By Anya Shukla
Loyal readers may know that one of my pet peeves is when a YA book attempts to cross over to the adult section (and vice versa). Today, I discovered a very relevant article in The New York Times—coincidentally featuring a BIPOC author, Jason Reynolds. If you want to know what YA literature should look like, I’d recommend checking it out.
Not really related to “Flame in the Mist,” but just something interesting. Anyways…
Review: In Renée Ahdieh’s “Flame in the Mist,” Hattori Mariko knows that her worth is tied to her upcoming marriage to one of the most influential men in Wa. But when members of the Black Clan, a rebel group, raid her traveling party in an attempt to murder her, she sees an opportunity to escape from her societal confines. Mariko disguises herself as a boy to infiltrate the Black Clan and determine who wants her dead. She gets caught up in a web of intrigue, magic, and power plays among the ruling class.
While subtler themes and character development would have made the book’s events more realistic, Ahdieh incorporation of Japanese culture differentiates this book from others in the fantasy genre. My Rating: 3.5/5.
What I Loved: The incorporation of Japanese samurai culture with the fantasy storyline. Admittedly I do not know much about Japanese history, but a History.com article gave me a quick crash course. Ahdieh draws on concepts like “bushido,” a samurai’s code of honor and a theme which pervades the entire book, and interweaves her storyline with adapted historical events, such as the rule of the Minamoto clan, the rise of the Black Dragon society, and the treason and death of an acclaimed samurai. Writing during an era with increased interest in historical revivals (see: “Hamilton,” “The Great,” “Outlander”), Ahdieh looks towards (underappreciated) East Asian culture for inspiration. Much like “The Marrow Thieves” (BIPOC Book #5), this infusion of heritage both adds to the plot and leaves the reader with a richer understanding of history.
Plus there were shapeshifters and sorceresses and lots of suspense! I mean, when the book starts with the anticipation of a son rising and setting “fire to all his father’s enemies” (pg. 34), you know there’s gonna be some action. Ahdieh delivers with a heady dose of palace intrigue, fight scenes, and multiple cases of hidden identities.
What I Didn’t Love: Part of my criticism comes from the fact that “Flame in the Mist” was compared to “Throne of Glass” series (a fantasy about a female assassin). I love “Throne of Glass” because it showcases characters’ growth over seven books, helping me understand the nuances and multidimensionality of each individual. In contrast, “Flame in the Mist” condenses several ideas—the themes of femininity and control, a full-fledged romance—over the course of approximately two weeks, book-time-wise.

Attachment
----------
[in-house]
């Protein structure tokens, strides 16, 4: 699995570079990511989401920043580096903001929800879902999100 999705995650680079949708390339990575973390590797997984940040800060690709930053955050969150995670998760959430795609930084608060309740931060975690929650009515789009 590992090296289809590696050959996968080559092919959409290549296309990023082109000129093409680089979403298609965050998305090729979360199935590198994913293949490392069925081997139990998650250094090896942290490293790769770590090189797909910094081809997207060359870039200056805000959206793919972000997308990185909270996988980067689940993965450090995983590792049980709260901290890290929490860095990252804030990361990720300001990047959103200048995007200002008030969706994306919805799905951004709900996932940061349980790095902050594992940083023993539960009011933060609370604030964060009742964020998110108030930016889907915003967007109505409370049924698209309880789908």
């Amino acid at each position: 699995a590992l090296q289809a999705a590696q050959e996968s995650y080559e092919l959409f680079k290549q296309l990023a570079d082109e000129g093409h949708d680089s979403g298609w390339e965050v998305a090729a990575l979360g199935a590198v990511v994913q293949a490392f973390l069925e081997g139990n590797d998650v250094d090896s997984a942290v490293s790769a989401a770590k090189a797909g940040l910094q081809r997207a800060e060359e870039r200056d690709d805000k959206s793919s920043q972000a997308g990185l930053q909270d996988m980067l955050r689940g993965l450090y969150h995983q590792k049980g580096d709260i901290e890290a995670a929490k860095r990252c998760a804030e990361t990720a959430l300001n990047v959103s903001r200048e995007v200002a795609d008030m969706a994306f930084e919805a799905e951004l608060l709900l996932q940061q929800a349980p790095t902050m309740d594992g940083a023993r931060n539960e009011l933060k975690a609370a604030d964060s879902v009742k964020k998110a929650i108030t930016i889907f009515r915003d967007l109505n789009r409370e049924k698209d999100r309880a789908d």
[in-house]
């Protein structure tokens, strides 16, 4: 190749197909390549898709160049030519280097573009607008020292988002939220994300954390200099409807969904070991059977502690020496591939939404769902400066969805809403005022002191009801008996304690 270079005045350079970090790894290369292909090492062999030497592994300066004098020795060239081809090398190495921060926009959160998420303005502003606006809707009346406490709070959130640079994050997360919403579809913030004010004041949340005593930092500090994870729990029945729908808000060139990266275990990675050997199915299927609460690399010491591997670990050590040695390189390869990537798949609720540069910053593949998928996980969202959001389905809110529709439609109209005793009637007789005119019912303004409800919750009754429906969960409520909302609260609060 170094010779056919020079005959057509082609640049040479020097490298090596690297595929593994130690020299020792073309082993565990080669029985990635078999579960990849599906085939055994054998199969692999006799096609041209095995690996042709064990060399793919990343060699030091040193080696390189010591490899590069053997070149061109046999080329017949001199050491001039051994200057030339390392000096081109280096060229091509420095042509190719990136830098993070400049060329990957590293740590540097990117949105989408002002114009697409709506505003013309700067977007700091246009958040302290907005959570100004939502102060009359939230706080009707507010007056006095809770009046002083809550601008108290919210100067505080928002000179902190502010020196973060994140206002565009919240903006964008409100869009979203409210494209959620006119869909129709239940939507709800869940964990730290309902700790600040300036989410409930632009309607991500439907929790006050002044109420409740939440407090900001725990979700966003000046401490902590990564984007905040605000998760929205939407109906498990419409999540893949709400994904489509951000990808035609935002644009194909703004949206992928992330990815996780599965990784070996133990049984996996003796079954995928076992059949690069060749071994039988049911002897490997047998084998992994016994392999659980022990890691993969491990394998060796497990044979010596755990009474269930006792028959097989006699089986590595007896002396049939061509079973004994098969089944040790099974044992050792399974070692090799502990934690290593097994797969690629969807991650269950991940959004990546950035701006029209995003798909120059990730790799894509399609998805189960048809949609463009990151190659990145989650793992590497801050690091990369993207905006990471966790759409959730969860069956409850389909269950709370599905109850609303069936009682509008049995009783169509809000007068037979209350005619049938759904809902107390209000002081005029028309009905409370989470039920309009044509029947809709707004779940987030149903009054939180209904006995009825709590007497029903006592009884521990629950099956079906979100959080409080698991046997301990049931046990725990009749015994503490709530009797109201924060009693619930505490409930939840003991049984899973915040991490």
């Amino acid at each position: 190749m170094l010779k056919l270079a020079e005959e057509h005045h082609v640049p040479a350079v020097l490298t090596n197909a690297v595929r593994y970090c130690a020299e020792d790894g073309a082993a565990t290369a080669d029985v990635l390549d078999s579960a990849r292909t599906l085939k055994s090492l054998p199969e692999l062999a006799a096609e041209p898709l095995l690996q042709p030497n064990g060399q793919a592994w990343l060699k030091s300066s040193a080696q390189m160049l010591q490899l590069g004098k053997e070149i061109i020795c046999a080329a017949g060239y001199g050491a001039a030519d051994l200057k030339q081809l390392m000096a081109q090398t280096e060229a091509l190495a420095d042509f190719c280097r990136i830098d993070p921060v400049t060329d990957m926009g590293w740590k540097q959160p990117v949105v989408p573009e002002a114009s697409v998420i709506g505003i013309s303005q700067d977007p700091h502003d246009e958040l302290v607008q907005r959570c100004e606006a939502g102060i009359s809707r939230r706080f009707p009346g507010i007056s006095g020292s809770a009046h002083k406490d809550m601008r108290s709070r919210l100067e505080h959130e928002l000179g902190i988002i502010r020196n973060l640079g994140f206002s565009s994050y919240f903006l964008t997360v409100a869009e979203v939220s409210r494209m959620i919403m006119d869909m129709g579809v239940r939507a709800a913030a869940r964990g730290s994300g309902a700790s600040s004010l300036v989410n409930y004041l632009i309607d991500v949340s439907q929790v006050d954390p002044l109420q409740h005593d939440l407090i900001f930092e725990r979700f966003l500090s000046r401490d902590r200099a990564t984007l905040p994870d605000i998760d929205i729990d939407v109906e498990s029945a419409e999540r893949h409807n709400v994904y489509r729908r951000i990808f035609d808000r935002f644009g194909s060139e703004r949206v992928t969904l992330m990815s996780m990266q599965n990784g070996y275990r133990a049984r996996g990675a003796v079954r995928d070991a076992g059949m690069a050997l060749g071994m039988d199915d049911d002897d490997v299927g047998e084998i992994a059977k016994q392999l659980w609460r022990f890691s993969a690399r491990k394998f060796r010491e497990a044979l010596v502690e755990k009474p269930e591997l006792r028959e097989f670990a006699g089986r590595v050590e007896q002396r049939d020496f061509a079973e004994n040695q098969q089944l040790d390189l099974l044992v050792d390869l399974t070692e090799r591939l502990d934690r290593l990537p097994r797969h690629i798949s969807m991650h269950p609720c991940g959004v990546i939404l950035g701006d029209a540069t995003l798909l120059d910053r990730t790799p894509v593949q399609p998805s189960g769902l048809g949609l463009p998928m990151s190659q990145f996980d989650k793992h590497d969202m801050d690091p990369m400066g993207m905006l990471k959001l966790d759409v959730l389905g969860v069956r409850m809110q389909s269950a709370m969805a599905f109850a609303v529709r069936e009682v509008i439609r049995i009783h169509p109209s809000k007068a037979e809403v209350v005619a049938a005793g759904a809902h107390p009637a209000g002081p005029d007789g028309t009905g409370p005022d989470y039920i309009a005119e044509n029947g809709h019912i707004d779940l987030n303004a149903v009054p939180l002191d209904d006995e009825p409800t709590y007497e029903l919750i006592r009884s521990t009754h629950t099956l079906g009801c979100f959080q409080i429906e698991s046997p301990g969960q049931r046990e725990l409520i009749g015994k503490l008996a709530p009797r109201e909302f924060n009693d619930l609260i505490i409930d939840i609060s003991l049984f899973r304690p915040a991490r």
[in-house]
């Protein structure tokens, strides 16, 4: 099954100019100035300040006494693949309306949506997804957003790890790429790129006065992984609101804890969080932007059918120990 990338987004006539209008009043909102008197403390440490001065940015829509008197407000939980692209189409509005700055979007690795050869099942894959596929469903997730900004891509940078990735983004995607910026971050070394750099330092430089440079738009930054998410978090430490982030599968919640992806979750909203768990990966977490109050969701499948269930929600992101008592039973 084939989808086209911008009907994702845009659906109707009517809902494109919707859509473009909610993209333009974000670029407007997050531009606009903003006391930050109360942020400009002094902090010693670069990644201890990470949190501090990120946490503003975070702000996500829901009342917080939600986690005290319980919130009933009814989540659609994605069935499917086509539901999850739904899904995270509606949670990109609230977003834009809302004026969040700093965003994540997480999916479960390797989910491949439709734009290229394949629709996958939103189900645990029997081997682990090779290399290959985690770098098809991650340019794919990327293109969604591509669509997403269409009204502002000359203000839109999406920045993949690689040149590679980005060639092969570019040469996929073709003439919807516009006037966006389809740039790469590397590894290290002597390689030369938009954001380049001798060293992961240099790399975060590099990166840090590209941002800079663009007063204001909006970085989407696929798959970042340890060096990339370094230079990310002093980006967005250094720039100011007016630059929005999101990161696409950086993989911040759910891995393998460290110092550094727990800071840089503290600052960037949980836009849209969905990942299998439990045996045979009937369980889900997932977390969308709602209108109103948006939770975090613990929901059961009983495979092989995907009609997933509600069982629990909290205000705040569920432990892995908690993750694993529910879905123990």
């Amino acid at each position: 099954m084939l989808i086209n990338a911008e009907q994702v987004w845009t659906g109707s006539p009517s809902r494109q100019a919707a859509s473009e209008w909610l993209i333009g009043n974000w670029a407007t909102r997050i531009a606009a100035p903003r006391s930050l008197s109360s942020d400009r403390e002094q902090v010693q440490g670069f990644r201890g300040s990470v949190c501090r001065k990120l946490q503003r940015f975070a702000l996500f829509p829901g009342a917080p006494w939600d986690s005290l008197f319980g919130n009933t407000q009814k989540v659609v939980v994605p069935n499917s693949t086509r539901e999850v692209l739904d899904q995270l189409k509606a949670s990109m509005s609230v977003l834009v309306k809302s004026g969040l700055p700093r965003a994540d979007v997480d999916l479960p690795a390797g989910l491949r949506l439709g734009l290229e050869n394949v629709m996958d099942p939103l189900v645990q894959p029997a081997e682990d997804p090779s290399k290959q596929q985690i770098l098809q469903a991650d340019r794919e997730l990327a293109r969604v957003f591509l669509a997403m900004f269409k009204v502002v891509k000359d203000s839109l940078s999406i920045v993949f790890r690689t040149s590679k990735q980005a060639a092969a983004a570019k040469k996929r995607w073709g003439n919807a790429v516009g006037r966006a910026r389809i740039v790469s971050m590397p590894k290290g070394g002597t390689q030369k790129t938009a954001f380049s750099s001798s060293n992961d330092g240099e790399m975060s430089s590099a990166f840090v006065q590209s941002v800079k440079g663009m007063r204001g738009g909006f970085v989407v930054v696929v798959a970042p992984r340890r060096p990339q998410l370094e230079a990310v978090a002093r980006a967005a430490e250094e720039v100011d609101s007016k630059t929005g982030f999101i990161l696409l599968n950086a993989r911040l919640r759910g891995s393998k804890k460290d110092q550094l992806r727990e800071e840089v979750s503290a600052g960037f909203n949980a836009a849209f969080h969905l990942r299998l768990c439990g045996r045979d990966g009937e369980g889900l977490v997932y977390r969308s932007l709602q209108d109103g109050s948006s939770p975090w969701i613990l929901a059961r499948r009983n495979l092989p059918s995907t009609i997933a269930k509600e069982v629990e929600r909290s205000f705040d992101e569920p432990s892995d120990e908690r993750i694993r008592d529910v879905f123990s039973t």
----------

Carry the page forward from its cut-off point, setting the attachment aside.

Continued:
With more space and page count, Ahdieh could have drawn out these relationships and themes, giving them more room to evolve. Instead, the messages read as in-your-face. Mariko almost constantly thinks and talks about her need for dominance when faced with patriarchy: “I am not ready to cede control” (pg. 355), “I have never wished to be controlled by my surroundings” (pg. 397). I got the message the first time. You’re controlled by society as a woman and crave the freedom you have when disguised as a man. Maybe this repetition comes because of this book's YA audience, but I personally don’t need a theme repeated quite so overtly.
Not to mention, on almost every other page, Ahdieh utilizes sentence fragments to accentuate the action. To showcase the words’ layout:
“It blossomed in Mariko’s chest, spreading like a swallow of perfectly brewed tea.
Simple. Instinctual” (pg. 73).
“But Mariko could not silence the thrum of her thoughts.
Could not squelch her curiosity” (pg. 77).
I can handle this technique once or twice per chapter, but its frequency in “Flame in the Mist” feels like too much for me. Unfortunately, everything Mariko does appears hyper-dramatized.
A Quote I Would Like On Goodreads: “I believe we are all things, depending on the situation. Given the right time and the right circumstance, any man or woman could be water or fire or earth or wind” (pg. 398).
Up next: “Conditional Citizens: On Belonging In America" by Laila Lalami.